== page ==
Thursday Spotlight: Devyn Quinn


I’m not a writer who writes every day. I’m not even a writer who writes every month. I’m a writer who has to let the story sit, to percolate, until it’s ready to be written. And then I write. I finished my last full book at the end of Jan 09. Since that time I haven’t written a word. Not because I couldn’t be writing. Not because I don’t know the plot of my next book. The simple fact of the matter is that the book is not ready to be written. And until it’s ready, I won’t be writing a single word.

Why is that?

It’s just the way things come together in my mind, I guess. Once I have settled on a plot, I need to let it perk in my mind. It needs to boil, bubble, toil and trouble for a bit. The characters need to grow, mature and form. I need to think about them, have conversations with them. Get to know the people inhabiting that stage in my mind where their tale will unfold. Until I reach the point, I don’t write. I don’t care how close to deadline it is, how many days have ticked away where I have done nothing constructive. Until a book is ready to be written, I won’t write it. It will tell me when it’s ready, let me know when it is time to put the things in my mind on paper.

Until then, nada.

A lot of writers have various ways they approach their craft. There is a ritual, a few magic things that must be at hand before actual writing can commence. I, for instance, have to have a few things within easy reach. This includes a several pieces of blank white paper and very sharp pencils. When I am writing on the computer, I often stop typing and write things out by hand, testing to see how it looks on the page. I suppose I could accomplish the same thing on the screen, but sometimes I need to write things out and arrange them on paper before I commit them to type on the screen. It gives me a way to fool around without actually committing myself to any certain structure or dialogue. Another thing I insist on is having my music loaded and ready to play. Since joining the digital revolution, I’ve put all my music on the computer in MP3 format. That way it is all right there and ready for selection. I need my music to write by, certain types of music for certain types of scenes. I have themes and playlists for every scenario, from murder and mayhem to sexy rhythms for those heat between the sheets scenes. If I am not in the mood, how can my characters be?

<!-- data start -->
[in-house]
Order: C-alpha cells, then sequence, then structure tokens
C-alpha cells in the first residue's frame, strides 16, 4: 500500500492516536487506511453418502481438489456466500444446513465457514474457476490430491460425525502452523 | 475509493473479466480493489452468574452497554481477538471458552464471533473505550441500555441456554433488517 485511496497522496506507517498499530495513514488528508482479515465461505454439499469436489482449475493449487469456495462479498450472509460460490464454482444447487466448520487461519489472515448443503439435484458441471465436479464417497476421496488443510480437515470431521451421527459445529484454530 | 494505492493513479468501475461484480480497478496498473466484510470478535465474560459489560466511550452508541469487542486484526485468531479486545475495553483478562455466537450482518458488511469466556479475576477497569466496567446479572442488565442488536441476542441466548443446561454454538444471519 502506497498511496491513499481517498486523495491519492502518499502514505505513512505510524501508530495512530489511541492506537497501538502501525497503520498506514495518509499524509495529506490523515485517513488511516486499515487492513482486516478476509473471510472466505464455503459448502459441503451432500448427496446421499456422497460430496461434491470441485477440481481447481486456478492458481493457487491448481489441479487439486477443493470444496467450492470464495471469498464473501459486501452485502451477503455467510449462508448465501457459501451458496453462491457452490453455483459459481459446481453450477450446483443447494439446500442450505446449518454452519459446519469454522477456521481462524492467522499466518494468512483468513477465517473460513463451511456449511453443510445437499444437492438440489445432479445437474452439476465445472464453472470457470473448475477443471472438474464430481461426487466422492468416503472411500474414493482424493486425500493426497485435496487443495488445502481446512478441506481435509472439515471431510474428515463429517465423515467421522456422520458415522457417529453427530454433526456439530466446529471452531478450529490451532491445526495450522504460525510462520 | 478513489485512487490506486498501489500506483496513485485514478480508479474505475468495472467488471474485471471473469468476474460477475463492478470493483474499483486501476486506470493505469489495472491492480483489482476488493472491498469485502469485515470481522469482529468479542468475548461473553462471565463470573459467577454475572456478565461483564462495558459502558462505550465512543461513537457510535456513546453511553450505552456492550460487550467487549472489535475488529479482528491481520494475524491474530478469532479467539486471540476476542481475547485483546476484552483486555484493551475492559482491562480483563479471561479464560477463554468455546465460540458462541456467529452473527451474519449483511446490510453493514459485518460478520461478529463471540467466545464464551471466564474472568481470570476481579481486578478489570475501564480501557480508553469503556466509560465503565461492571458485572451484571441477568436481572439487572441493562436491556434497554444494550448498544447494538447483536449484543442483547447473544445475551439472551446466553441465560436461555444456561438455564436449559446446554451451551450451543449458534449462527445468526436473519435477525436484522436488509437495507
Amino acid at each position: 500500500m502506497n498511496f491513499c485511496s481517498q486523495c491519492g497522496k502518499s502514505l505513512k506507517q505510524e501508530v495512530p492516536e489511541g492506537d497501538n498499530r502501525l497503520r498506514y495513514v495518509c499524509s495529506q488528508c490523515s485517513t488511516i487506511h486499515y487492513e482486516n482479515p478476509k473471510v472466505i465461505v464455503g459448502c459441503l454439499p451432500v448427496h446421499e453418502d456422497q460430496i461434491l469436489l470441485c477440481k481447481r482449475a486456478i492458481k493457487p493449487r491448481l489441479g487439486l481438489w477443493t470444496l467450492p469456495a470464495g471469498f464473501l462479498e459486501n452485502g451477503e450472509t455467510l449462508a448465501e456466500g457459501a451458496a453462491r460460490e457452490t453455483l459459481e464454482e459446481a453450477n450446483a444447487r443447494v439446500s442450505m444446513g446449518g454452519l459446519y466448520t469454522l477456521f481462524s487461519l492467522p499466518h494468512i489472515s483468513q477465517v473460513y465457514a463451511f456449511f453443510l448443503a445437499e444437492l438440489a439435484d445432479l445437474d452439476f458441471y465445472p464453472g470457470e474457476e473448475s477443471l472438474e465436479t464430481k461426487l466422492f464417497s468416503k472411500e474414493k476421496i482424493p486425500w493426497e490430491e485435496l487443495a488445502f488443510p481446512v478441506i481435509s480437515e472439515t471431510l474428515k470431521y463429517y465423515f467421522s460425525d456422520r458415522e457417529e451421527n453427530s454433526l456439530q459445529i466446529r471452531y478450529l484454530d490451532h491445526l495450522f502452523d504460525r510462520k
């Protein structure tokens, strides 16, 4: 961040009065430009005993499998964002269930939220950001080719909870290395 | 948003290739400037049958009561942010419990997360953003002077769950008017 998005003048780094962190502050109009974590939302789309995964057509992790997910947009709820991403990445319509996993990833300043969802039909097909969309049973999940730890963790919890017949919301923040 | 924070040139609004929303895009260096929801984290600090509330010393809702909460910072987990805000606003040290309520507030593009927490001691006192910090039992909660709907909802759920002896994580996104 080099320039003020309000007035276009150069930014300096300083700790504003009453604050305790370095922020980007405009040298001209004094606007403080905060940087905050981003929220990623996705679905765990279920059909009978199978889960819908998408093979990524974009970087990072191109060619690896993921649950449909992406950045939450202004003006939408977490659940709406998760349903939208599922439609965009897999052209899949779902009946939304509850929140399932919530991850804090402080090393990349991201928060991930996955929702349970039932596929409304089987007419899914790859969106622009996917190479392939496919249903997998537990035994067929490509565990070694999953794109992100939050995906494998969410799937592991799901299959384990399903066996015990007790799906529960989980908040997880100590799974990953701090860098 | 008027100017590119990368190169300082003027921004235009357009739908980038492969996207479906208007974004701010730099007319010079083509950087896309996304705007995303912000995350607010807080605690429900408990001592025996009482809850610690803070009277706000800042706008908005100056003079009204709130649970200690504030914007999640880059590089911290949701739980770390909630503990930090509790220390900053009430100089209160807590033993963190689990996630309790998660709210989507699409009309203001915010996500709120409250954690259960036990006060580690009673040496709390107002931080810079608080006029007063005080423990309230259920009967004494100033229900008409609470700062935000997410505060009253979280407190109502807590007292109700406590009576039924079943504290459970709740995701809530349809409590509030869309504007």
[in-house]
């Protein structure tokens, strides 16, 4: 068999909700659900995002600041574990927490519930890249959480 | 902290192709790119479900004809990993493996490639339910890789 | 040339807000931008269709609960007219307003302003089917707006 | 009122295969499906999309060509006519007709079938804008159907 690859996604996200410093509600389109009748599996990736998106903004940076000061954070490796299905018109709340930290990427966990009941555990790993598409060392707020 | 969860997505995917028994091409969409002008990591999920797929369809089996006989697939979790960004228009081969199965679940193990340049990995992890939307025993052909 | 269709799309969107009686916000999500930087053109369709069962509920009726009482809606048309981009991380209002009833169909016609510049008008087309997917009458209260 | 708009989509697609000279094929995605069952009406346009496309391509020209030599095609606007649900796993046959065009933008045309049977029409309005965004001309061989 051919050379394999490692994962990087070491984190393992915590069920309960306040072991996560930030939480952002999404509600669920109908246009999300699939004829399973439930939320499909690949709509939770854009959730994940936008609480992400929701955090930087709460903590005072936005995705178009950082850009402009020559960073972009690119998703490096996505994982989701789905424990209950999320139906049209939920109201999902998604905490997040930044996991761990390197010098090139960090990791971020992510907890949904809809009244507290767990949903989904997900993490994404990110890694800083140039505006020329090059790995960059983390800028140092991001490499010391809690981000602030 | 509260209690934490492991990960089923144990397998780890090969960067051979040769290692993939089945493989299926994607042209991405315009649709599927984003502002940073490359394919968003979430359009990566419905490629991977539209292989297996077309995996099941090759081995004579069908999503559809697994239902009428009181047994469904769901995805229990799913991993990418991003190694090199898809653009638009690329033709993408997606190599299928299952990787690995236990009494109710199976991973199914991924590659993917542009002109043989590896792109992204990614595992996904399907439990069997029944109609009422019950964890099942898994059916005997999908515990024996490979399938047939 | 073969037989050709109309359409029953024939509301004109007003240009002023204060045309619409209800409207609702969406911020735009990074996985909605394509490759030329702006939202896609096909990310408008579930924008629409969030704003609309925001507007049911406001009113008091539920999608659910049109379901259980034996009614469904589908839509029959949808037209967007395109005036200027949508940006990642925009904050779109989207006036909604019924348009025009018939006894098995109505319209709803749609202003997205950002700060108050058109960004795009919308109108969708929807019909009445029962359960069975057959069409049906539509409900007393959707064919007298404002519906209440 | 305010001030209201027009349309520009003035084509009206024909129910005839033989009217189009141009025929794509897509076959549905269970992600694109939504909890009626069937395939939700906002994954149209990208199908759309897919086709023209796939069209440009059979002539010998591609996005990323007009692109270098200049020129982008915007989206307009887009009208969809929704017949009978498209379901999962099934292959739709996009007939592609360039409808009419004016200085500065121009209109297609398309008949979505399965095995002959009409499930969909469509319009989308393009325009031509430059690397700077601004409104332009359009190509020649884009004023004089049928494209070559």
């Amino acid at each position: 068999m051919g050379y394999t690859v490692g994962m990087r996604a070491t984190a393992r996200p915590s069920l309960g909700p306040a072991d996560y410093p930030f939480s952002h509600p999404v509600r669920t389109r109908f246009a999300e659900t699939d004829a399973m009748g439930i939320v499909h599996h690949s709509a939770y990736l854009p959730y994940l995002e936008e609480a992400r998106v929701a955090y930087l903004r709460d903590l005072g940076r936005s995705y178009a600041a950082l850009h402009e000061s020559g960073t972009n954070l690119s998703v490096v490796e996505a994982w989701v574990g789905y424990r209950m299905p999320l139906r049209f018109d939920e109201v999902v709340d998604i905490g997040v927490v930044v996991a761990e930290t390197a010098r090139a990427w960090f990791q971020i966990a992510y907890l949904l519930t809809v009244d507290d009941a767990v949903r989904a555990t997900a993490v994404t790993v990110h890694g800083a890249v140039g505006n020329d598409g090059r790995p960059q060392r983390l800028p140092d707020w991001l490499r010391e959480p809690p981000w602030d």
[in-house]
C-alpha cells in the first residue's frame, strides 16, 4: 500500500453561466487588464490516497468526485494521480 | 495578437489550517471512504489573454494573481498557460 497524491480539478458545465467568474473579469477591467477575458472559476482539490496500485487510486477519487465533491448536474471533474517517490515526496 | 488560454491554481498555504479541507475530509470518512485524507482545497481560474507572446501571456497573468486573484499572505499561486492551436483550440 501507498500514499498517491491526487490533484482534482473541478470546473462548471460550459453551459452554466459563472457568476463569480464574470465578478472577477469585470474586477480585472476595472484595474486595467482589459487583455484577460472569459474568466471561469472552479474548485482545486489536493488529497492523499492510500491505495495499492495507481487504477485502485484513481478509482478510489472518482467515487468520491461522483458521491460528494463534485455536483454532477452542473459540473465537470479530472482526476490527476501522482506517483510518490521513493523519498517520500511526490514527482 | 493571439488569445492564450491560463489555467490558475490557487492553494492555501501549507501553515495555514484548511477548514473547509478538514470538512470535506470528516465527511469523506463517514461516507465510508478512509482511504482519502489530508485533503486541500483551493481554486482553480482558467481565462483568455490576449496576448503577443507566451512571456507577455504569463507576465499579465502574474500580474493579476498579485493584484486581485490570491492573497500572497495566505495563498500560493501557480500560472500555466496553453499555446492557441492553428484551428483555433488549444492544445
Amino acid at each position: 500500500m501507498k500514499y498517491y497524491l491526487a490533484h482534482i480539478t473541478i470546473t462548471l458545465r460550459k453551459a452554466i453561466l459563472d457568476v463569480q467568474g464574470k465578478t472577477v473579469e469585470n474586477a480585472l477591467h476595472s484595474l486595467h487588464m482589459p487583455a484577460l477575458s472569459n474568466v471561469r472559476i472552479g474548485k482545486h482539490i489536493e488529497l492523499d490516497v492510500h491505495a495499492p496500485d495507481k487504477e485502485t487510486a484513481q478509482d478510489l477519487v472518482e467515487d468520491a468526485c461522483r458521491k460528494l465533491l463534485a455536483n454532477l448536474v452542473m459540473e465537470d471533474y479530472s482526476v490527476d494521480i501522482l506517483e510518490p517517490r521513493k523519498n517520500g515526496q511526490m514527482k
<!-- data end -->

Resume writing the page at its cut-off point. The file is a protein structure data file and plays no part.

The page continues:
Another thing I need at hand is something to drink. Though I am a Red Bull junkie, I have tried to cut that habit out. I can drink a six pack, no problem. Same with soft drinks, coffee, etc… Except all that stuff is bad for you. I’ve tried to switch to diet soft drinks or bottled water, just to be a bit healthier. Sometimes though, I have serious work to do and I’ve got to reach for the Red Bull and damn the overdose of energy drink.

And since my deadline for my next book is creeping up in May, I’ll be sitting down to write and reaching for the tools that will allow me to get cracking on my next book.

Comments

  1. Hi Devyn,

    It’s so interesting to know this and to know I am not the only one who still likes to write things out manually. When my DH asks why I always have to have tea or coffee or water next to me, I tell him it’s that oral fetish problem I have!!

    But most of all, I am glad to hear that I am not the only one who doesn’t write everyday. I have to think about it all. And people who tend to tell me that I must not want to write or that I’m not serious as a writer since I don’t do it everyday make me feel guilty. I try to say that I’ll write when I’m ready to write it, or rather when the story or scene is ready to come out. But they want to know all the conflict and everything about it when I’m not ready to verbalize it. It has to be sorted in my head first.

    I feel a huge sense of relief in knowing this about you, a published author. In some way, feeling guilty, feeling pressured has caused writer’s block. But I don’t have to prove anything to anyone.
    Thank you, Devyn!!
    Julie

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